terry maltsThe Terry Malts aren’t your typical Bay Area garage band. In fact, they’re not really a garage band or a punk band—or even a typical Slumberland Records band—at all. The band’s three members—comprising singer/bassist Phil Benson, guitarist/vocalist Corey Cunningham and drummer/vocalist Nathan Sweatt,  started off in jangle-rock revivalists Magic Bullets before branching off into Terry Malts, a fast-paced, fuzz-rockin’ trio that fuses Ramones-style hooks and brevity with the deep-voiced panache of Morrissey and reverbed insouciance shared with several of their labelmates. Their second album, the Neil Young-reffing Nobody Realizes This is Nowhere (on CD or LP) is another quick and dirty delight, as was their first album, last year’s Killing Time. I caught up with the band just as they were set to release Nobody, which is in stores today. (See photos from their Amoeba performance here.)

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Toy Love Song

Posted by The Bay Area Crew, July 15, 2013 07:25pm | Post a Comment

A 1980 interview with a bunch of new bands based in Auckland by the old New Zealand rock mag Rip It toy loveUp posed the question, "How would you most like the audience to react to your music?"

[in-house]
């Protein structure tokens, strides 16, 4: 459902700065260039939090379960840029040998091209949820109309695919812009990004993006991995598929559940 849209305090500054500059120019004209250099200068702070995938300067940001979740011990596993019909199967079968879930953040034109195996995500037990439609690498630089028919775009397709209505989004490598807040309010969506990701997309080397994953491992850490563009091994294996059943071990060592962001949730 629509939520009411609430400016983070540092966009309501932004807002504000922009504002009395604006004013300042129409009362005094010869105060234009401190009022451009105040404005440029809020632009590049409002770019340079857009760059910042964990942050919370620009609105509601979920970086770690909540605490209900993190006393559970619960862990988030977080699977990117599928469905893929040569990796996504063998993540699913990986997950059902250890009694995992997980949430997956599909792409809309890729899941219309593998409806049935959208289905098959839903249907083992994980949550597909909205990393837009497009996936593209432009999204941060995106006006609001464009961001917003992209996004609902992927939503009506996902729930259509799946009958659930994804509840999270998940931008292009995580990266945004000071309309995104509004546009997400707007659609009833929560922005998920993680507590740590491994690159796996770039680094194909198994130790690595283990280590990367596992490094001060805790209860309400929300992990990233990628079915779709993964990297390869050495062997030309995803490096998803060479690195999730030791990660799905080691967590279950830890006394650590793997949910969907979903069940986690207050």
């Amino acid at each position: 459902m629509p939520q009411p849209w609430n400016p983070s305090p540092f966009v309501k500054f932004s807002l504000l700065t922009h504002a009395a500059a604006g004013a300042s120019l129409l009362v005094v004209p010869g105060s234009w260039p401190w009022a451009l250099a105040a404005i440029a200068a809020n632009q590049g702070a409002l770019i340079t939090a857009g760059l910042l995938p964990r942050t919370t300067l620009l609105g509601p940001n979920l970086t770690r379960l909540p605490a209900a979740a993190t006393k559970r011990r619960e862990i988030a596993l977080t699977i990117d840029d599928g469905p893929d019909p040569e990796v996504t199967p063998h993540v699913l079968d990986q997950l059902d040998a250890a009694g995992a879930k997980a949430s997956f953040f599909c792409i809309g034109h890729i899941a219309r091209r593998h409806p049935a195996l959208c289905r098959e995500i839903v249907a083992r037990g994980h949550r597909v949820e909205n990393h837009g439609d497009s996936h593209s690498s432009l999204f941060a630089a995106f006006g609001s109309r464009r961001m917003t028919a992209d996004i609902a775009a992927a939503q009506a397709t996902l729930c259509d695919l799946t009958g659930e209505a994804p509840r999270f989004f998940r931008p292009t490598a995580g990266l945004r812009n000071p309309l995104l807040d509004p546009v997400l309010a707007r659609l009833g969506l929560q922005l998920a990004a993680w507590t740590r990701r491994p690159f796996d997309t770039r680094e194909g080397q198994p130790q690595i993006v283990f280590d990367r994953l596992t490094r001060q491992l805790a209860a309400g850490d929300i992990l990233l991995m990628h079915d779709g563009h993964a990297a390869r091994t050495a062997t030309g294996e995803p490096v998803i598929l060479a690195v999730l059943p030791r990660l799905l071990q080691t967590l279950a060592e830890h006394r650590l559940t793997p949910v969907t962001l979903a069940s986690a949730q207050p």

All the bands interviewed answered that they liked it best when the punters hit the dancefloor...except Chris Knox, the peripatetic vocalist for Toy Love. His response? "We'd rather stun them..."

Done and done. Over their all too brief two-year life, the South Island band were the best in the country by a long shot, packing pubs and slaying the hundreds of people who packed in to see them.

The band put out three singles and one LP before splitting up in late 1980. Their impact was monstrous in NZ, directly influencing the formative years of the country's premier indie label in the '80s, Flying Nun.

Brooklyn label Captured Tracks has just released a vinyl document of Toy Love's recorded output, toy lovean eponymously titled double LP comprising the best of the LPs and singles, along with other recorded material and demos. Your writer was an unabashed fanatic; I saw all but one Toy Love show in Christchurch, and a bunch at other places around the country.